To paraphrase Benjamin Franklin, nothing in this world is certain except death and taxes. Although paying taxes is a certainty, that doesn’t mean the rules around them are fixed. We saw that clearly last summer, when the federal government announced proposed changes to tax rules for private corporations.
The key to dealing with tax changes is to stay on top of them and, based on your situation, adjust your tax strategies to optimize your outcome.
One of the main changes announced last summer is to the rules around income sprinkling, whereby incorporated physicians can pay dividends to adult family members to reduce taxes.
Like all forms of income splitting—of which income sprinkling is one type—the goal is to shift income from the higher earner in the family to a lower earner, and thus pay less tax overall. But the government is proposing new reasonableness tests that will constrain or eliminate income sprinkling for incorporated physicians. Once the tax rules are passed into law, they will be retroactive to January 1, 2018.
If you can’t income-sprinkle, you can reduce taxes or build retirement savings in other ways.
Depending on where you are in your career, here are some income-splitting strategies to consider.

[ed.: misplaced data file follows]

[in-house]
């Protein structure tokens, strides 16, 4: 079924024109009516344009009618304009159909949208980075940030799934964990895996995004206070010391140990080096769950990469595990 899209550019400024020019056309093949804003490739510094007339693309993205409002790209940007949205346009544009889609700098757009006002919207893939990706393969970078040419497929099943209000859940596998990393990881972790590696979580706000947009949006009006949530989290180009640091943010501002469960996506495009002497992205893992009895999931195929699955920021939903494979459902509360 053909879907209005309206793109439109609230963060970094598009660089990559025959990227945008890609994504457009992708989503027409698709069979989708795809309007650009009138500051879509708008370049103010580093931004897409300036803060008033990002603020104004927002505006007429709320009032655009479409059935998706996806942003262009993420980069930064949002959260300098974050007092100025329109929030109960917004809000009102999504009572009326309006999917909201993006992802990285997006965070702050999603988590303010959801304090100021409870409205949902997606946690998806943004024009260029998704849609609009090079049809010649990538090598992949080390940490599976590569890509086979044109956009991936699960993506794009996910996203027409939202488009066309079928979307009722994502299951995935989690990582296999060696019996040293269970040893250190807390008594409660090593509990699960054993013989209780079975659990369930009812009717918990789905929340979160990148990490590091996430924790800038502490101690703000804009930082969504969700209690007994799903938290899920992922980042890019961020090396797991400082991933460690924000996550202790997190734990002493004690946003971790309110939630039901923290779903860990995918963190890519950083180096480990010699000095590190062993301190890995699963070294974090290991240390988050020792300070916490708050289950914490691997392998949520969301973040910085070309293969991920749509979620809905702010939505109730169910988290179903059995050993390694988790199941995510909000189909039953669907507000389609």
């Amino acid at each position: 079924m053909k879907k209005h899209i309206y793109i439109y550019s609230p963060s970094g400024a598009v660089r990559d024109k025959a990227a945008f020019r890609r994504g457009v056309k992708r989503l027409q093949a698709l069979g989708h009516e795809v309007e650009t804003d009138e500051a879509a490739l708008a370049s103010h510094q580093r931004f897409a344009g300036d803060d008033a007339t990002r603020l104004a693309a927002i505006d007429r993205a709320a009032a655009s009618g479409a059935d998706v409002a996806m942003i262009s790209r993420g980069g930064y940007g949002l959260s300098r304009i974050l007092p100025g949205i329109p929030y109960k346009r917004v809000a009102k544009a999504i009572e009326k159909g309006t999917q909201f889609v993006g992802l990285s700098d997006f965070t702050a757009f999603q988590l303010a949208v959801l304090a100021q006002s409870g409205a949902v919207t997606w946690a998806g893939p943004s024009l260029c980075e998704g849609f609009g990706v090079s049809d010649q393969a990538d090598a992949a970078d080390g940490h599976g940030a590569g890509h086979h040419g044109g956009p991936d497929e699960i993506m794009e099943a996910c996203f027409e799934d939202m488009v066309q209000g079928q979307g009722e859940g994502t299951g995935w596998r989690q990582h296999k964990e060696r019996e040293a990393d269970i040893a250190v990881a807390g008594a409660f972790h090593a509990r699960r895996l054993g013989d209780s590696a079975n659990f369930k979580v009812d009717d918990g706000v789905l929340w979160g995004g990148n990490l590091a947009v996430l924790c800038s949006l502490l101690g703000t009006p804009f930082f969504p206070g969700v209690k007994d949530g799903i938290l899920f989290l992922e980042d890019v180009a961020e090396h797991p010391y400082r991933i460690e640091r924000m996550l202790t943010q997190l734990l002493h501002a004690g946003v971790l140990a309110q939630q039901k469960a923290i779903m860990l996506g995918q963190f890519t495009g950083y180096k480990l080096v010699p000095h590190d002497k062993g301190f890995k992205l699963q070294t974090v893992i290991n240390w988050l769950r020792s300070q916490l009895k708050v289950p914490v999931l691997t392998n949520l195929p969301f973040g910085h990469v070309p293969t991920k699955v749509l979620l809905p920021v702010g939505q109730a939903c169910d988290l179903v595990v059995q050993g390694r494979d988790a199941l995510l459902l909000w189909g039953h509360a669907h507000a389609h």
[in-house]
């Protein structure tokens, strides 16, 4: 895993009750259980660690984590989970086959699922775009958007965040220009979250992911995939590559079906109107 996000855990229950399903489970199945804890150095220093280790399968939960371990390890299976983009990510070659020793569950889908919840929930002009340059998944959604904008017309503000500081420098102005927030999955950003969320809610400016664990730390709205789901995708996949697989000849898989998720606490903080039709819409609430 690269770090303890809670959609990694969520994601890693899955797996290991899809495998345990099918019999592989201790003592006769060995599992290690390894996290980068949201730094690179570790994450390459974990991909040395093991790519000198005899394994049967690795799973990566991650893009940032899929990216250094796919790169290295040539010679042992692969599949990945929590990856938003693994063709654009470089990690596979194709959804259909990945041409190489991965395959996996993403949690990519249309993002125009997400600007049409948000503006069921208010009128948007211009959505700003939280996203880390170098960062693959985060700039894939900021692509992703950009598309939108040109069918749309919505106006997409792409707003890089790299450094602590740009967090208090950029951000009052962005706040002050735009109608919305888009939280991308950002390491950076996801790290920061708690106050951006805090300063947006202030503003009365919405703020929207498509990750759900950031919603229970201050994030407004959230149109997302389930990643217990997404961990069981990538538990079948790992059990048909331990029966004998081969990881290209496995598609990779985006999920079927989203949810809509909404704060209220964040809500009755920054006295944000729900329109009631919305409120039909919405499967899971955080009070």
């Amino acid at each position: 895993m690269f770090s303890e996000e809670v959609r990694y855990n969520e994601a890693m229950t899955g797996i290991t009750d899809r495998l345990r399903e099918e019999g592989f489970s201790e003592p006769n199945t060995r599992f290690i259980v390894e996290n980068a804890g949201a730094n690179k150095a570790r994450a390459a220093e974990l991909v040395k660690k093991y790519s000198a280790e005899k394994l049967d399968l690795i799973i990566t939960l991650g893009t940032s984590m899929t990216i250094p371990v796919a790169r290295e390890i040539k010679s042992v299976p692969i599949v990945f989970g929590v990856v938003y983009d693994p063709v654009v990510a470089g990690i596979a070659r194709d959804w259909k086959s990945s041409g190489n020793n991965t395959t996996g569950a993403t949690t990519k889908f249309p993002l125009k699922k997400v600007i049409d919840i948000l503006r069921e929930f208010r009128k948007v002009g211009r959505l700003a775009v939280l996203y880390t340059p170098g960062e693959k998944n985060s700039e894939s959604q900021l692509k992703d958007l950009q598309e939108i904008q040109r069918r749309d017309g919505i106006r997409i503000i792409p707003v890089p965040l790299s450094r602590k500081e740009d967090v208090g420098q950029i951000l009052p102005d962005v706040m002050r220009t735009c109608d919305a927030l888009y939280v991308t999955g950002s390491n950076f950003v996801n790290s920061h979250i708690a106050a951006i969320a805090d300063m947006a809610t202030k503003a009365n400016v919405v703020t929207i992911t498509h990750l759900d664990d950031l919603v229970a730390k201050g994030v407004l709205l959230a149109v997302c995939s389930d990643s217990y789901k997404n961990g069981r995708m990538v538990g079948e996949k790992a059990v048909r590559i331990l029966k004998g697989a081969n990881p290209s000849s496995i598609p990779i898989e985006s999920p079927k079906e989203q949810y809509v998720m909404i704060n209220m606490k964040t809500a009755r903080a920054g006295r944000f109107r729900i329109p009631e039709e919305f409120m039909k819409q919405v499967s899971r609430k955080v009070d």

- Give your spouse money to contribute to his/her TFSA.
- If you contributed $5,500 annually for 50 years, your spouse would have more than $1 million in his/her TFSA, assuming a 5% annual return.
- About 75% of that end value is income that won’t be taxed back to either of you.
- Contribute to your children’s RESPs.
- Let’s say you contribute $2,000 per year to a child’s RESP and get the matching Canada Education Savings Grant (20% of your contribution, or $400).
- If these amounts grow at 5%, the RESP will be worth about $67,500 at the end of 18 years. Of the $67,500, about $31,500 will be tax-free since it is the student who pays tax on it, not you.
- Contribute to a spousal RRSP.
- If you contributed $25,000 a year to a spousal RRSP for 30 years, and assuming that it grows at 5% annually, you would shift more than $1.6 million (about $900,000 in today’s dollars at 2% inflation) from your taxable income to your spouse’s.
- Keep your spouse as a shareholder after you turn 65.
- The new income-sprinkling rule does not apply to physicians age 65 and over. As long as your spouse is a shareholder and your corporation is still active, you can income-sprinkle with your spouse without being subject to the reasonableness test. Even if you are retired, you can income-sprinkle to draw retained earnings.
Despite the fact the federal government is moving ahead with its tax changes, the Canadian Medical Association continues to explore options and advocate for tax fairness for incorporated physicians and small businesses.
We recommend that you speak with your tax advisor to determine which tax strategies are best for your situation. Your MD Advisor can help you update your financial plan to ensure you remain on track to meet your retirement, estate and other goals.
About the Author
Lowell Thiessen, CFP®, RFP, is a Wealth Lead with the Wealth Planning and Practice team at MD Management Limited. He specializes in financial planning for physicians, particularly medical practice incorporation.More Content by Lowell Thiessen